donderdag 29 september 2011

Let the testing continue!

In June we tested 52 participants, which was our minimum. The overall results showed evidence for the null hypothesis, albeit it was not very compelling. We believe that if we test at least 48 more participants (bringing it to a total of 100) our results will be clear enough to draw strong conclusions regarding the competing hypotheses. Therefore we will continue our research this semester. As stated above our goal is to test at least 100 participants (as Bem tested 100 participants in his experiment).We will monitor the Bayes factor as the participants come in and stop whenever the result is clear enough.

The experiment will of course be exactly the same as last semester. Participants will first fill out a questionnaire, then watch a relaxing video and finally perform the actual task on a computer. Due to a randomization issue, our first 52 participants were not yoked, but each received a completely randomized sequence. For purposes of uniformity, we will continue the fully randomized sequence for the new participants.

We also want to attach a paper we have written over the interim results. It is in Dutch.

Interim results (in Dutch)

1 opmerking:

  1. Hi,

    Firstly, I applaud your attempt to replicate Bem's experiments. However, I was reading your methods pdf and was slightly alarmed that you decided to only test women. You say that this is because Bem claimed that the erotic IAPS stimuli are only reactive for women. Where do you think Bem makes this claim in his paper? As far as I can see, his paper only says that men do not react to the negative stimuli.

    For example, in Experiment 5 (of Bem's paper) it says this:

    "women achieved a significant hit rate on the negative pictures...but men did not".

    In Experiment 6 it says this:

    "As noted above, women showed a significant psi effect on the negative trials in Experiment 5, but men did not. Because the psi literature does not reveal any systematic sex differences in psi ability, it seemed possible that the men were simply less aroused than the women by the negative pictures. The ratings supplied with the IAPS pictures revealed that male raters rated every one of the negative pictures in the set as less negative and less arousing than did female raters. Also, an fMRI study using IAPS pictures found that men had significantly fewer brain regions than women where activation correlated with concurrent ratings of their emotional experience. So, for this replication, we supplemented the IAPS pictures for men with stronger and more explicit negative and erotic images obtained from Internet sites."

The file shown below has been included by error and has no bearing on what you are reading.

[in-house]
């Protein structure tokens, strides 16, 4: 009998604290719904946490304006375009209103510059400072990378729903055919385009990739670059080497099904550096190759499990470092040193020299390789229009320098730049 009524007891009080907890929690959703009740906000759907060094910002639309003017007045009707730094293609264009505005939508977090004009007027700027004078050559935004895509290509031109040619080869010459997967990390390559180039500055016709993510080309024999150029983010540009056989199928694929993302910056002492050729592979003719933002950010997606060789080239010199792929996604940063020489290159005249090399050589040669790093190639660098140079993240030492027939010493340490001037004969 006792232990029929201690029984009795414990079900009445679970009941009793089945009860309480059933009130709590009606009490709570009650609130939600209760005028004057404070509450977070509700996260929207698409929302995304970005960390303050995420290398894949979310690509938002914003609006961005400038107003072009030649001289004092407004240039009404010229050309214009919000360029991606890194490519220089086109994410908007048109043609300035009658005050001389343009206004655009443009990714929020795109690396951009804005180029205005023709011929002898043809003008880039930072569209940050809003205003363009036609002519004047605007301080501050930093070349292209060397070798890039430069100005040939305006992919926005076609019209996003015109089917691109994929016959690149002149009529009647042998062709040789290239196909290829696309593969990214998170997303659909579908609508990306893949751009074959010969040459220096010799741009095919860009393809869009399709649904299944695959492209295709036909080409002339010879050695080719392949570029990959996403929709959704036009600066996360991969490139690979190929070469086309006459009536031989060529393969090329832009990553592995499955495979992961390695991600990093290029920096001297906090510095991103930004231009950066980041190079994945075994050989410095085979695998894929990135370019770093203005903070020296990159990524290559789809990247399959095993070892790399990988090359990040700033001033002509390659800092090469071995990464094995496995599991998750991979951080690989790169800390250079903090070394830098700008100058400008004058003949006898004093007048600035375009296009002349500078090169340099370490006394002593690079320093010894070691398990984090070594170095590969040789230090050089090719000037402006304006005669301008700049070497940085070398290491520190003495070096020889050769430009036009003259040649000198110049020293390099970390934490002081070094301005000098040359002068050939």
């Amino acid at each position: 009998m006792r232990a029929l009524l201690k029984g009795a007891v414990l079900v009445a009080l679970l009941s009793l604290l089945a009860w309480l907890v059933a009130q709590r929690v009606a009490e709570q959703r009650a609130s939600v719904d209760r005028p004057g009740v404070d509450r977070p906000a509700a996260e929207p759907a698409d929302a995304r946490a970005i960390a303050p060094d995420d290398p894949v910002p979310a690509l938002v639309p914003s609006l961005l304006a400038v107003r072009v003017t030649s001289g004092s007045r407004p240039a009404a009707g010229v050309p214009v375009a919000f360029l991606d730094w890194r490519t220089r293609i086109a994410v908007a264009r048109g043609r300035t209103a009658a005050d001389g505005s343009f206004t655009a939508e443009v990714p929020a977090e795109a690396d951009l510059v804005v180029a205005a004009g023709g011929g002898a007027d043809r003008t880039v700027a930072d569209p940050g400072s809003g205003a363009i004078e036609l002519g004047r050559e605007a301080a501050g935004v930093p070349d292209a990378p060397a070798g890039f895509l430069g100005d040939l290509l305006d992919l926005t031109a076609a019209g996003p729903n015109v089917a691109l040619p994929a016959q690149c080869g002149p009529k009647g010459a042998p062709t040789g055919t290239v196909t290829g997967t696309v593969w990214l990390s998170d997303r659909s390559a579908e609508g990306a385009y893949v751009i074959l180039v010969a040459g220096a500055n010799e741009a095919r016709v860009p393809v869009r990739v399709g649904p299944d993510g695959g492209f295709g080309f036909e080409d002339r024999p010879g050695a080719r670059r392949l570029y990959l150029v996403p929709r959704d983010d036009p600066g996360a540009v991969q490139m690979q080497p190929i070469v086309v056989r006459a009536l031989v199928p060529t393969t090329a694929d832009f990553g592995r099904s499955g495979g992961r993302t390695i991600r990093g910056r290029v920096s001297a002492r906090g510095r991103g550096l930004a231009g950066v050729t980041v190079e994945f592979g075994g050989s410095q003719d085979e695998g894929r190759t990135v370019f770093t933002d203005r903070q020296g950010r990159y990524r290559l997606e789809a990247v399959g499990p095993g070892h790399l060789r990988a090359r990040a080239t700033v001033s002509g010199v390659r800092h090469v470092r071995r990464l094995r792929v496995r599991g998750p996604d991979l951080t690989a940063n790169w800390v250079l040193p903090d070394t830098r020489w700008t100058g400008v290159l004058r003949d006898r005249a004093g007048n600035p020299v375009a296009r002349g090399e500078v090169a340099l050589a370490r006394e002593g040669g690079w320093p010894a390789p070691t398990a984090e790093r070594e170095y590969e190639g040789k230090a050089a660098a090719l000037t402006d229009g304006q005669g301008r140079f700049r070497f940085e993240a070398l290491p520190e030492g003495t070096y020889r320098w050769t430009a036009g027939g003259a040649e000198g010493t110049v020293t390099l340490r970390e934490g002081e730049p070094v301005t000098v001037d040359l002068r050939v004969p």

In Experiment 1, Bem summarises the changes he made as a result of Experiment 5 saying,

    "in our first retroactive experiment (Experiment 5, described below), women showed psi effects to highly arousing stimuli but men did not. Because this appeared to have arisen from men’s lower arousal to such stimuli, we introduced different erotic and negative pictures for men and women in subsequent studies, including this one, using stronger and more explicit images from Internet sites for the men."

    Therefore, it appears that although Bem did supplement male stimuli with stronger and more explicit erotic images, that decision does not seem to have been based on a sex difference in reactivity to erotic stimuli.

    In fact, it is unclear to what extent women were reactive to the erotic material contained in the IAPS set compared to men (Bem is clear on the differences in reactivity to negative stimuli). Perhaps you should consider including men in future studies, supplementing stimuli with more erotic and explicity pictures as Bem did? I would guess that men are generally more reactive to such material.